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Steve Zellers: “The big loser in Mac OS X is the file system fragility problem.”

Yup. Cocoa makes things easy for the programmer, at the cost of fragility and poor error reporting: I still can't believe there is no result code or structured exception handling in Cocoa at all. Zip, zero. This is a huge failing: if the framework can't return specific errors to the programmer, then how can the programmer present intelligible error messages to the user? These are simple things like distinguishing 'file not found' from 'permission denied' from 'disk full', which Cocoa completely hides as a single boolean success/failure value despite their presence in the underlying BSD APIs.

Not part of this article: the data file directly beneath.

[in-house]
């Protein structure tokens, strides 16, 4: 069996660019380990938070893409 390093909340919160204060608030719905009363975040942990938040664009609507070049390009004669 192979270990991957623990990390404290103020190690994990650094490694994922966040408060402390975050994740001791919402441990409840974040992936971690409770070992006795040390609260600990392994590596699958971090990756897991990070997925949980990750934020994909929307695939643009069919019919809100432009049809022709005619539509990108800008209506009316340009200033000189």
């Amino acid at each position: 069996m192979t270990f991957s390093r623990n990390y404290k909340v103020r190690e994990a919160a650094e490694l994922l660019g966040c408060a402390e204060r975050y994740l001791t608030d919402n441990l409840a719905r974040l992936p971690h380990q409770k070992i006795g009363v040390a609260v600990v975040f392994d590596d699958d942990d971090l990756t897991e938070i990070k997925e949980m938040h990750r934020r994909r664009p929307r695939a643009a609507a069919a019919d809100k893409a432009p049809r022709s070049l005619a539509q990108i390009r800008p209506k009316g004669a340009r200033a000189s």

The old Mac philosophy was to make things easy for the user, at the potential cost of pain and suffering for the programmer. I don't mind the pain and suffering all that much—I just spent the last five hours trying to fix some threading/corruption issues that I still haven't isolated with a (Cocoa) application, but I'd do it a hundred times over if it meant giving users an application that behaved stably and made sense.

As a programmer, I'd prefer the best of both worlds: an API that's easy to use, but robust and predictable for the user.

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